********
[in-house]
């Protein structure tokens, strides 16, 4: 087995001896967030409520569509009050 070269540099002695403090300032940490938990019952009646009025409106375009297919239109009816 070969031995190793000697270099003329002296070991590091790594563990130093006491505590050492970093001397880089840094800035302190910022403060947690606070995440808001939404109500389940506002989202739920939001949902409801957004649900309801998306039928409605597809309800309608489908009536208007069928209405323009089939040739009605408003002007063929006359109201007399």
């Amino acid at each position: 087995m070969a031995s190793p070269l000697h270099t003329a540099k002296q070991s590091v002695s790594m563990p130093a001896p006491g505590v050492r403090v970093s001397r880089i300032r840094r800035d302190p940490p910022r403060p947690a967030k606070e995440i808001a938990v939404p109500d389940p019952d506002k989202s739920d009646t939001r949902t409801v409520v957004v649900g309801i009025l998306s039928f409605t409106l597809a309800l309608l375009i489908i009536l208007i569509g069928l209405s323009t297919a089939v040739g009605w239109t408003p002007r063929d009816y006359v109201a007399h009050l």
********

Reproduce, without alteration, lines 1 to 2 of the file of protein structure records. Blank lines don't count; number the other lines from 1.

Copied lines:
[in-house]
């Protein structure tokens, strides 16, 4: 087995001896967030409520569509009050 070269540099002695403090300032940490938990019952009646009025409106375009297919239109009816 070969031995190793000697270099003329002296070991590091790594563990130093006491505590050492970093001397880089840094800035302190910022403060947690606070995440808001939404109500389940506002989202739920939001949902409801957004649900309801998306039928409605597809309800309608489908009536208007069928209405323009089939040739009605408003002007063929006359109201007399």